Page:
When I was in that in between gardening space this spring, that time where you have bought your seeds and started them but it’s still too cold to plant anything, I was searching for trellis ideas. Last year we grew pole beans for the first time, but they jumped from the 6’ tall poles and onto the surrounding garden fencing. We also grew our cucumbers on a trellis last year and they were spectacular, and not misshapen from growing on the ground.
So I was on the search for some sturdy, large trellises that didn’t take up too much space and didn’t cost a ton. I found these instructions via Pinterest from The Cottage At The Crossroads. After building one, I realized there needed to be a couple of changes, and I put my own stamp on them.
First off, after buying the supplies suggested in the instructions, I quickly came across the fact that there was no way to get the number of pieces needed from the suggested wood purchase list. I also do not put any pressure treated lumber in my garden and am growing organically this year. So, my adjusted instructions include purchasing (3) 2” x 1” x 8’ boards (less than $2 a piece) and (2) 2” x 4” x 8’ boards (less than $3 each) all out of pine.
Please note that we have a table saw and I was able to cut down the 2×4’s into 2×2’s. If you do not have a table saw, purchase (4) 2” x 3” x 8’ pieces. This will make your sides slightly bulkier and less symmetrical, but will be approximately the same size and style.
Next you need to make the cuts to the 2” x 1” boards. You can see all of the pieces needed below.
Using a drill, I pre-drilled each piece about 1/2” in on both sides to minimize splitting when screwed together.
Next you need to mark the placement of the cross pieces on your 2” x 2” x 8’ lengths (those (2) 2×4’s that were cut down, making (4) 2×2’s). Mark each piece at 12” from the bottom, 15” up from that, 15” up from there, and another 15” up from that.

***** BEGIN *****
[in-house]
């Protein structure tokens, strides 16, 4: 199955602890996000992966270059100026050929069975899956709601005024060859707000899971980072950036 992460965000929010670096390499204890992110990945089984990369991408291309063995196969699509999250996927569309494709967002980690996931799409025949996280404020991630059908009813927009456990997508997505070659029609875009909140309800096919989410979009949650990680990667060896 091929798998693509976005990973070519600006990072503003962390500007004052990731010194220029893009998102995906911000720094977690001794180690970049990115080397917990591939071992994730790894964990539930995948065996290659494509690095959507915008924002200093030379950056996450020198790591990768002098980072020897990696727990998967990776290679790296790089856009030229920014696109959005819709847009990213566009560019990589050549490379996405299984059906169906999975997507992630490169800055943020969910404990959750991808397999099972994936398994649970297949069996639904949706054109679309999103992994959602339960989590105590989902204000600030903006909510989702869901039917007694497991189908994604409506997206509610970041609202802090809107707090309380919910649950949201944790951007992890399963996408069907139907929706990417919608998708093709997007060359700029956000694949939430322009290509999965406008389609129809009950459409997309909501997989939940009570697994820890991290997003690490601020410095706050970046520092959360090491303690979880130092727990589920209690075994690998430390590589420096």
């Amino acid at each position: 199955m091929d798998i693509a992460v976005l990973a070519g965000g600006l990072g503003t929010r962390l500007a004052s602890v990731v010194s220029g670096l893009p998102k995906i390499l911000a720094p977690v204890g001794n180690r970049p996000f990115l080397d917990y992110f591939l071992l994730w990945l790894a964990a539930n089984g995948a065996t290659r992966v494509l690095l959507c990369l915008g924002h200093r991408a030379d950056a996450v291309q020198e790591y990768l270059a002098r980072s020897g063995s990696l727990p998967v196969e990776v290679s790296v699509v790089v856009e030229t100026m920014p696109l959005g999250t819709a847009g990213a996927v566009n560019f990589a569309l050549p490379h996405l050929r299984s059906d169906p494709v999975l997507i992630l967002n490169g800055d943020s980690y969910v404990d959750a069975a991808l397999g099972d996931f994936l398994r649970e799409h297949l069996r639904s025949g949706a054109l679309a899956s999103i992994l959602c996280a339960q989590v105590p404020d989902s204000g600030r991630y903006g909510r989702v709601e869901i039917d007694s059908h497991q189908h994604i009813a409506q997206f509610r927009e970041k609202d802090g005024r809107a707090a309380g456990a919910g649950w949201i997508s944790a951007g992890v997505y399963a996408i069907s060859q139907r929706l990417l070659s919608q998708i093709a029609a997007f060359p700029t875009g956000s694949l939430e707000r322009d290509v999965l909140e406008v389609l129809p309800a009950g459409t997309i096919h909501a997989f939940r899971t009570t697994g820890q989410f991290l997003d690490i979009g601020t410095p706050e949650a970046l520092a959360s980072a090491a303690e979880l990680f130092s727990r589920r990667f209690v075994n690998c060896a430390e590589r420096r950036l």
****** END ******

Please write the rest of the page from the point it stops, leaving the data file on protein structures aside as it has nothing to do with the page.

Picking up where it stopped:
I laid out the 2x2s in an approximate A frame shape, and attached the 11” piece at the tallest marking. And yes, I really do this myself.
Then I attached the 22” board at the lowest marking (12” off of the ground). Now add the 18 1/2” piece and 14 1/2” piece.
Repeat with the second set of 2×2’s. Here is a visual of what you should now have.
Place the two A frames side by side and begin attaching the remainder of the cross pieces. It started to rain, and I do not do rain and wet well, so hubby worked on this part and I took pictures from inside.
Finally, after leveling out all the sides, attach the four 3” pieces on top. Here is your finished product!
I am really into those brightly colored tomato cages that have been all over garden centers. But as my tomatoes quickly overgrow their cages I figured very little would be left to see. And at about $6 a piece, I was not forking over that moola per tomato plant! So I decided to paint my trellises to make them last a little longer, and add some pops of color in my veggie garden.
Each trellis took two cans of Rustoleum Painter’s Touch spray paint. Quick, easy and no painstakingly rolling or brushing all of those sides. The tops also begged for a bit of oomph, so I bought garden stakes, whirly gigs and mini gazing balls and attached them. These improvements are not necessary, and of course bump up the cost a bit.
Here the pole beans are already making themselves at home!
This is the first look at my completed veggie garden for 2014. I am loving it!
If you decide to make one, let me know!